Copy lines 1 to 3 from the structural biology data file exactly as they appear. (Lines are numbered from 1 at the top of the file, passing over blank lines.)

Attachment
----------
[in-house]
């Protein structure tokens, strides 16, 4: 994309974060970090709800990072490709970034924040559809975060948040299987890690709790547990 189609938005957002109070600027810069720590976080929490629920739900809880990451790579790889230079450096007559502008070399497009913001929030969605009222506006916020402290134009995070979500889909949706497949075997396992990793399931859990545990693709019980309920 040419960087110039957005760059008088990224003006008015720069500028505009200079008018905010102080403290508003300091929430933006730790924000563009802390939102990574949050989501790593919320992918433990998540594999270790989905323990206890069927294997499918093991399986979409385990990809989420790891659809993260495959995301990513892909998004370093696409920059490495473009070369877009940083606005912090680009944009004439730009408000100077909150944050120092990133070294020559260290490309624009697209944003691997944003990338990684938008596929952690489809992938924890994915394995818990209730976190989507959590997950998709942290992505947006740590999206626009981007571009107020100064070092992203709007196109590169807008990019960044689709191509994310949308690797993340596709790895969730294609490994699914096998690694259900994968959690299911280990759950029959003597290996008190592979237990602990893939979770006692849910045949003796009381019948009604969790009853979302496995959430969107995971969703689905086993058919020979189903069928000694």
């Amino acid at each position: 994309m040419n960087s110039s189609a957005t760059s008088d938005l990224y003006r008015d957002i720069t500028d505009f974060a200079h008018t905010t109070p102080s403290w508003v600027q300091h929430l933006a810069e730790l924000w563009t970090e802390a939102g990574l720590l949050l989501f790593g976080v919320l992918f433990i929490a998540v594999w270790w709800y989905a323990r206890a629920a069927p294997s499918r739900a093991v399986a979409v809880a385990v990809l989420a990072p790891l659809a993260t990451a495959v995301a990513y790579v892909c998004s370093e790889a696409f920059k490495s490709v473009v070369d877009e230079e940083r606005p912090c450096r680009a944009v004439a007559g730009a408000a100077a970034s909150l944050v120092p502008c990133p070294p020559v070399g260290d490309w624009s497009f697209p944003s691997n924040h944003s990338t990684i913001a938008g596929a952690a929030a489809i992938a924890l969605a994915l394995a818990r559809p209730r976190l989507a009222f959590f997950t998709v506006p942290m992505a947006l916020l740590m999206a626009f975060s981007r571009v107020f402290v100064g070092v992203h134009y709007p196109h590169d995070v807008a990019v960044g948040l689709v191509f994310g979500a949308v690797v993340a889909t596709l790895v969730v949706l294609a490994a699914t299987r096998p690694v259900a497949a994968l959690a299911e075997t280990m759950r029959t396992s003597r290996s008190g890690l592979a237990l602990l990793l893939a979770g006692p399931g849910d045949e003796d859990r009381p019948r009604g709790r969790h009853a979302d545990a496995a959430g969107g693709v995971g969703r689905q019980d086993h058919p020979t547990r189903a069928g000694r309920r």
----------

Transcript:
[in-house]
């Protein structure tokens, strides 16, 4: 994309974060970090709800990072490709970034924040559809975060948040299987890690709790547990 189609938005957002109070600027810069720590976080929490629920739900809880990451790579790889230079450096007559502008070399497009913001929030969605009222506006916020402290134009995070979500889909949706497949075997396992990793399931859990545990693709019980309920 040419960087110039957005760059008088990224003006008015720069500028505009200079008018905010102080403290508003300091929430933006730790924000563009802390939102990574949050989501790593919320992918433990998540594999270790989905323990206890069927294997499918093991399986979409385990990809989420790891659809993260495959995301990513892909998004370093696409920059490495473009070369877009940083606005912090680009944009004439730009408000100077909150944050120092990133070294020559260290490309624009697209944003691997944003990338990684938008596929952690489809992938924890994915394995818990209730976190989507959590997950998709942290992505947006740590999206626009981007571009107020100064070092992203709007196109590169807008990019960044689709191509994310949308690797993340596709790895969730294609490994699914096998690694259900994968959690299911280990759950029959003597290996008190592979237990602990893939979770006692849910045949003796009381019948009604969790009853979302496995959430969107995971969703689905086993058919020979189903069928000694």
């Amino acid at each position: 994309m040419n960087s110039s189609a957005t760059s008088d938005l990224y003006r008015d957002i720069t500028d505009f974060a200079h008018t905010t109070p102080s403290w508003v600027q300091h929430l933006a810069e730790l924000w563009t970090e802390a939102g990574l720590l949050l989501f790593g976080v919320l992918f433990i929490a998540v594999w270790w709800y989905a323990r206890a629920a069927p294997s499918r739900a093991v399986a979409v809880a385990v990809l989420a990072p790891l659809a993260t990451a495959v995301a990513y790579v892909c998004s370093e790889a696409f920059k490495s490709v473009v070369d877009e230079e940083r606005p912090c450096r680009a944009v004439a007559g730009a408000a100077a970034s909150l944050v120092p502008c990133p070294p020559v070399g260290d490309w624009s497009f697209p944003s691997n924040h944003s990338t990684i913001a938008g596929a952690a929030a489809i992938a924890l969605a994915l394995a818990r559809p209730r976190l989507a009222f959590f997950t998709v506006p942290m992505a947006l916020l740590m999206a626009f975060s981007r571009v107020f402290v100064g070092v992203h134009y709007p196109h590169d995070v807008a990019v960044g948040l689709v191509f994310g979500a949308v690797v993340a889909t596709l790895v969730v949706l294609a490994a699914t299987r096998p690694v259900a497949a994968l959690a299911e075997t280990m759950r029959t396992s003597r290996s008190g890690l592979a237990l602990l990793l893939a979770g006692p399931g849910d045949e003796d859990r009381p019948r009604g709790r969790h009853a979302d545990a496995a959430g969107g693709v995971g969703r689905q019980d086993h058919p020979t547990r189903a069928g000694r309920r």